The Youth Olympic Games 2010, slated to take place from 14 August 2010, was greeted with initial fanfare. When the International Olympic Committee (IOC) announced Singapore as the host for the inaugural summer games on 21 February 2008, Singaporeans were generally excited at the prospect of hosting the who's who in sports. Fast forward 2 years, the YOG has failed to attract Singaporeans despite earnest attempts by the state to promote and advertise it. While MyQueenstown Team feels proud and supports Singapore's bid and attempt to host a major sporting event, we felt that the approach taken thus far has been disappointing.
Official Poster for YOG 2010
Before we explore the root of the problem by interviewing Queenstown residents, let us recap at the major issues concerning with Singapore's bid for YOG.
Firstly, the Games Village was initially planned at National University of Singapore. This project was abandoned after rising construction costs amidst a global recession. The Games Village was relocated to the current Halls at Nanyang Technological University and caused inconvenience to the students there.
Secondly, the marketing of YOG has come under scrutiny too. On one hand, The mascots, Lyo and Merly, cannot be easily identifiable. On the other hand, some of the programmes organised by Community Centres and funded by the YOG sponsors, in conjuction with Games, has failed to attract many youths. An example will be "Let's Walk!" conducted by Queenstown Community Centre, which took place on 13th June 2010, were catered specifically to the elderly rather than youths.
Thirdly, in order to facilitate convenience for the participants and officials, road users may be fined $130 for not "giving way" to YOG vehicles. This approach has ruffled feathers among Singaporeans.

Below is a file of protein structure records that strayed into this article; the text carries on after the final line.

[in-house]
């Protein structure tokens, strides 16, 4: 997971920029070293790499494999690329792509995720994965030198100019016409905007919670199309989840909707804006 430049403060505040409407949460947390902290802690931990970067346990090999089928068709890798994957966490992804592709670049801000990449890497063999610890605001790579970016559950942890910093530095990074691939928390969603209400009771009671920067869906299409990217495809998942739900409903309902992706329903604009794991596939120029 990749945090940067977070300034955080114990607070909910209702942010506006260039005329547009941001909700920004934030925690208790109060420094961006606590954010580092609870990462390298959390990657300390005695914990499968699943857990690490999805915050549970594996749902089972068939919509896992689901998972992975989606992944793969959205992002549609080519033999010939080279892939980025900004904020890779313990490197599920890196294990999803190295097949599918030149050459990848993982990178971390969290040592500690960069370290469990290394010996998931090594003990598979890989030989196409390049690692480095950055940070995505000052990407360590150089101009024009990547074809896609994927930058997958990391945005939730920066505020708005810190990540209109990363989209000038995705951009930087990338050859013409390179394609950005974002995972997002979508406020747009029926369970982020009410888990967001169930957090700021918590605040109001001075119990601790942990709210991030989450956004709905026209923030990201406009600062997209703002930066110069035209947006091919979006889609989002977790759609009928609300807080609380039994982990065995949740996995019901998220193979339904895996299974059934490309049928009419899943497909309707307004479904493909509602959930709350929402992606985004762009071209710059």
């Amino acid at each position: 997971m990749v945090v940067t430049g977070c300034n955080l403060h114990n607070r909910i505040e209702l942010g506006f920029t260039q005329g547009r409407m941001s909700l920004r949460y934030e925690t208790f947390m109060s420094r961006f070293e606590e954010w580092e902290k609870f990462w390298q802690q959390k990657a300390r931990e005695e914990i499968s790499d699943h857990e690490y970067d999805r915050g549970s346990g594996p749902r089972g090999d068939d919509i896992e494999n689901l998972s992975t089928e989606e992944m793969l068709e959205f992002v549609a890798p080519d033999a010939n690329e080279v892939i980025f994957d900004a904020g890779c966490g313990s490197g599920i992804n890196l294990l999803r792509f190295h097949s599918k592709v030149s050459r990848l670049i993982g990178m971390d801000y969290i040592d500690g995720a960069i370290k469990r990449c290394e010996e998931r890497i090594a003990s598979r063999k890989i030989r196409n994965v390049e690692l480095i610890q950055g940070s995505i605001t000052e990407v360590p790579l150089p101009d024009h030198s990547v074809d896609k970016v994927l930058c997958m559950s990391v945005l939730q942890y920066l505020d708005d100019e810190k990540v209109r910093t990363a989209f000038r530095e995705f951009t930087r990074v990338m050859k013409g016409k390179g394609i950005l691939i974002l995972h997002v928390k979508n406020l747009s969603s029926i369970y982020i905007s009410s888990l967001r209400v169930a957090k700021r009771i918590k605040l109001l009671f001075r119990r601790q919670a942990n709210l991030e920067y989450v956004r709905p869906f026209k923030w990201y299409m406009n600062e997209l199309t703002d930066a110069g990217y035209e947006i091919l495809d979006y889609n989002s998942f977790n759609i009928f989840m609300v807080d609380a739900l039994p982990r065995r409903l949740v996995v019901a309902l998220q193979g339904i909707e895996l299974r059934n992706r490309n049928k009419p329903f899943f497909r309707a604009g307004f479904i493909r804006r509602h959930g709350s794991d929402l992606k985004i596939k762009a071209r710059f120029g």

Give Way Sign Along Singapore Roads
Despite these hiccups, we believe that the YOG will be carried out smoothly. Young sportsmen and tourists alike will be impressed by Singapore's efficiency and dedication. However, to a heartlander in Queenstown, YOG remains very much a private affair. This begs the question why Singaporeans, Queenstown residents in particular, remains skeptical and oblivious to the Games? Let us find out!
Mdm Yeo Siew Khim, a resident in Tanglin Halt, commented, "Although I'm supporting Singapore's bid for YOG, I'm not going to watch Singapore at the games because it is essentially foreigners representing us! It feels as if we are buying medals (which is against the sporting spirit."
Mdm Siew Khim
Qing Jing, a student at Bukit Merah Secondary School, shares a slightly different opinion. "I'm excited about YOG because it is happening right in my school with the promotional videos... We will be having trips to the YOG Opening Ceremony. However, I feel that more Singaporeans should be inside the YOG team instead of 'Chinese' naturalised Singaporeans. This will make us feel proud of the team."
Mdm Mizah, a housewife who lives in Tanglin, has heard about YOG on television programmes. She says, "I will watch some games but I think the media is not very effective in advertising and promoting the Games so that Singaporeans can identify with them. I am not very excited about it because they are so many foreigners in the Singapore team."
Mdm Mizah and her children
The spirit of Olympics requires "mutual understanding with a spirit of friendship, solidarity and fair play." The main sticking point about YOG isn't the infrastructure, marketing or the 'hard-sell' approach. The main problem lies in the commitment to nurture local talents to participate in these sporting events. While foreign-born naturalised Singaporeans have brought medals, competitive spirit and additional zest in our team, they may deprive a young Singaporean his (or her) dream of representing the nation in a major sporting event. Although Singapore should strive to achieve success at any sporting events such as the YOG, it should not be achieved at the expense of the spirit of Olympics. Winning isn't everything.
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